Photodynamic Gardening. Making images with plants. Experimental ethnography. Leaves of stinging nettle, mashed up rose and bee balm petals, elderberry fruit.
The Breath Camera is a wearable camera form about impermanence: camera bellows, viewing screen, and a 3 x 9 foot darkcloth mix the fleshy with the fleeting.
Life and Death in Waterton Lakes National Park: A research program grounded in re-enactments of archival images to understand instability, ongoingness, and difference — what I consider as vital impulses in photography. Photographs are not only fixed as images or objects, but lively, entangled and emergent events (2003-present).
Anarchival materiality within archives is an ongoing research-creation project that documents the generative force of entropy in archives. The force of molecular transformation, violence, displacement, and other human and non-human agencies render archival materials as fugitives, both eluding and driving preservation.
A 15 minute film loop that brings together digital and analogue archives into projections and performances. Making and unmaking encounters, curved by gusting winds, the squeak of technological breakdown, and the distortion of projections on paper.
A continuous slow movement (drift camera) is a camera reconstructed around the force of drift as a way to use photography to think about what escapes capitalist extractivism. A proposal for how we might forge different relations to photography.
The Ethnographic Terminalia curatorial collective explores the boundaries of anthropology and art through exhibitions, experimental installations, events and publications. Working since 2009, we’ve shown more than 150 artists in locations across North America.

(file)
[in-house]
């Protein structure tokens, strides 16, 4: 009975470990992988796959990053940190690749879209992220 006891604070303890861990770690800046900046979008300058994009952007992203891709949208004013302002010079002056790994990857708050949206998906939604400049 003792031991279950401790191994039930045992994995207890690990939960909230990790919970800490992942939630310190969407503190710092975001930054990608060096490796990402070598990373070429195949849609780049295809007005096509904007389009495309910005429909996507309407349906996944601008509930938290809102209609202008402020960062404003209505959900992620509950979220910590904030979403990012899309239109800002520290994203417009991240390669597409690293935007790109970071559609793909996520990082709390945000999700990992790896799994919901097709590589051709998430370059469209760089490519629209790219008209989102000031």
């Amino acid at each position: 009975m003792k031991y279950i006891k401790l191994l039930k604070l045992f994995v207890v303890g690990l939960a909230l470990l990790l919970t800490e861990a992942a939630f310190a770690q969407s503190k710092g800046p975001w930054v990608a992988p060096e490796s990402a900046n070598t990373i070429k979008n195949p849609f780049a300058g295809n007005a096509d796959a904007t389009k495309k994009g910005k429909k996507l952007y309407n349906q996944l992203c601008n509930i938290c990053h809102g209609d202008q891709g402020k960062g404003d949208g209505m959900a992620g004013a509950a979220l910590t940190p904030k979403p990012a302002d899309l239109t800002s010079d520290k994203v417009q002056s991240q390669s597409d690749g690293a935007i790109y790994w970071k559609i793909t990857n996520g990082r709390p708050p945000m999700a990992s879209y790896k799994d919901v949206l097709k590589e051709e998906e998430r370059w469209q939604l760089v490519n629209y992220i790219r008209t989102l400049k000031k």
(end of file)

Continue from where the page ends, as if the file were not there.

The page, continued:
An ongoing performed archive and exhibitions (2009-) documenting the productive failure of re-enactments of photographs in mountain environments of Canadian National Parks.
Feminist art archives and a giant camera made for documentation of the artist studio. Infolding people into the back of the camera during invited events about photography.
A modified swing-lens Kodak Panoram broken and rebuilt to reconsider the interface between time and space in photographic embodiments.
Portable Camera Obscura is an immersive technology. It is a walk-in, room-sized camera – a tent that breaks into multiple pieces to refigure relations between people, images and materials.
Using the central skylight in a gallery as a starting point, Jamie Drouin and I direct frequencies into the Open Space Arts Society space using simple lenses, mirrors and antennae. (2011-2013).
A line in process by Jenaya Webb, an open water swimmer, anthropologist, and librarian, who I work with in parks and protected areas. This is experimental feminist praxis, fieldwork that prioritizes lake swimming as a way to explore the ‘thick description’ of embodied gestures, lines, abstraction in film and photography, the social life of rumours, and ‘swimmer’s itch’.